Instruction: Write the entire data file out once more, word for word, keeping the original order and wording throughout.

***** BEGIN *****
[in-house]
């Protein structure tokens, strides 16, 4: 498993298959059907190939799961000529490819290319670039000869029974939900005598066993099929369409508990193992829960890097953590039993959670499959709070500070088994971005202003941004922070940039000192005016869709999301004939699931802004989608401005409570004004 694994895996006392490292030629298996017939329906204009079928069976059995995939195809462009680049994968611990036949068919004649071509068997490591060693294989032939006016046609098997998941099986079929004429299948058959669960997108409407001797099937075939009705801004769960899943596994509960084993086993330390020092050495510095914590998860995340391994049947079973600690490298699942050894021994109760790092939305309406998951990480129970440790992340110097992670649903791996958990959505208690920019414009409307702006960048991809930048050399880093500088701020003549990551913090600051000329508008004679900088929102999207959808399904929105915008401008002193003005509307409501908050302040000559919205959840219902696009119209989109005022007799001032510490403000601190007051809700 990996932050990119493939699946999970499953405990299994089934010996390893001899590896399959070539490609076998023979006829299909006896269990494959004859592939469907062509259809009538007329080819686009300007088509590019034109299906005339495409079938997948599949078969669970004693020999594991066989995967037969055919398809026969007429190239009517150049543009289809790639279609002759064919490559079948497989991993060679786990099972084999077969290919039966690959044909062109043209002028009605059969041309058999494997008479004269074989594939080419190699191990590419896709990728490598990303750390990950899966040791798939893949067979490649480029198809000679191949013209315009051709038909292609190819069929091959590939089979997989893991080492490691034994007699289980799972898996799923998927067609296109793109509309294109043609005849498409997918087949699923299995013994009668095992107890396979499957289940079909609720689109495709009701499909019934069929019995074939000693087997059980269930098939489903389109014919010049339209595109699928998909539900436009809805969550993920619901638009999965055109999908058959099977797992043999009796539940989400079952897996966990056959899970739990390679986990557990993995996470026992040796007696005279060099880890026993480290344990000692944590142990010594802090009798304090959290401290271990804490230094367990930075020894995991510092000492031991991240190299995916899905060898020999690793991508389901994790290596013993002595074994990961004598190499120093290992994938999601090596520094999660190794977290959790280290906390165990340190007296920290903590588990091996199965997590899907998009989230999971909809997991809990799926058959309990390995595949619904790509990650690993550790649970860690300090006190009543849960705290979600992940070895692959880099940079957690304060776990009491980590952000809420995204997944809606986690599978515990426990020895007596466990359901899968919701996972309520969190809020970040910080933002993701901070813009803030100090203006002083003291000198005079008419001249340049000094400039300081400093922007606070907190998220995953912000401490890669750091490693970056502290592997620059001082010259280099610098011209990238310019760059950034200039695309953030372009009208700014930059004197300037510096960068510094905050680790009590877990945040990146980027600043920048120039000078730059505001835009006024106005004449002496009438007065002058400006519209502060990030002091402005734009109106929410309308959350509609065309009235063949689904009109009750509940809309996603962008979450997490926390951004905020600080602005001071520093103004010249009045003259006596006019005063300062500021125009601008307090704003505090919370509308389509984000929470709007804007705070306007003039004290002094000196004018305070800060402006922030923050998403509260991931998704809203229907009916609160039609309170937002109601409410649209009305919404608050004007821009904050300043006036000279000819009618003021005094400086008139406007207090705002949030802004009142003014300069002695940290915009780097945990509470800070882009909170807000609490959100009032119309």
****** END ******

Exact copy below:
[in-house]
């Protein structure tokens, strides 16, 4: 498993298959059907190939799961000529490819290319670039000869029974939900005598066993099929369409508990193992829960890097953590039993959670499959709070500070088994971005202003941004922070940039000192005016869709999301004939699931802004989608401005409570004004 694994895996006392490292030629298996017939329906204009079928069976059995995939195809462009680049994968611990036949068919004649071509068997490591060693294989032939006016046609098997998941099986079929004429299948058959669960997108409407001797099937075939009705801004769960899943596994509960084993086993330390020092050495510095914590998860995340391994049947079973600690490298699942050894021994109760790092939305309406998951990480129970440790992340110097992670649903791996958990959505208690920019414009409307702006960048991809930048050399880093500088701020003549990551913090600051000329508008004679900088929102999207959808399904929105915008401008002193003005509307409501908050302040000559919205959840219902696009119209989109005022007799001032510490403000601190007051809700 990996932050990119493939699946999970499953405990299994089934010996390893001899590896399959070539490609076998023979006829299909006896269990494959004859592939469907062509259809009538007329080819686009300007088509590019034109299906005339495409079938997948599949078969669970004693020999594991066989995967037969055919398809026969007429190239009517150049543009289809790639279609002759064919490559079948497989991993060679786990099972084999077969290919039966690959044909062109043209002028009605059969041309058999494997008479004269074989594939080419190699191990590419896709990728490598990303750390990950899966040791798939893949067979490649480029198809000679191949013209315009051709038909292609190819069929091959590939089979997989893991080492490691034994007699289980799972898996799923998927067609296109793109509309294109043609005849498409997918087949699923299995013994009668095992107890396979499957289940079909609720689109495709009701499909019934069929019995074939000693087997059980269930098939489903389109014919010049339209595109699928998909539900436009809805969550993920619901638009999965055109999908058959099977797992043999009796539940989400079952897996966990056959899970739990390679986990557990993995996470026992040796007696005279060099880890026993480290344990000692944590142990010594802090009798304090959290401290271990804490230094367990930075020894995991510092000492031991991240190299995916899905060898020999690793991508389901994790290596013993002595074994990961004598190499120093290992994938999601090596520094999660190794977290959790280290906390165990340190007296920290903590588990091996199965997590899907998009989230999971909809997991809990799926058959309990390995595949619904790509990650690993550790649970860690300090006190009543849960705290979600992940070895692959880099940079957690304060776990009491980590952000809420995204997944809606986690599978515990426990020895007596466990359901899968919701996972309520969190809020970040910080933002993701901070813009803030100090203006002083003291000198005079008419001249340049000094400039300081400093922007606070907190998220995953912000401490890669750091490693970056502290592997620059001082010259280099610098011209990238310019760059950034200039695309953030372009009208700014930059004197300037510096960068510094905050680790009590877990945040990146980027600043920048120039000078730059505001835009006024106005004449002496009438007065002058400006519209502060990030002091402005734009109106929410309308959350509609065309009235063949689904009109009750509940809309996603962008979450997490926390951004905020600080602005001071520093103004010249009045003259006596006019005063300062500021125009601008307090704003505090919370509308389509984000929470709007804007705070306007003039004290002094000196004018305070800060402006922030923050998403509260991931998704809203229907009916609160039609309170937002109601409410649209009305919404608050004007821009904050300043006036000279000819009618003021005094400086008139406007207090705002949030802004009142003014300069002695940290915009780097945990509470800070882009909170807000609490959100009032119309």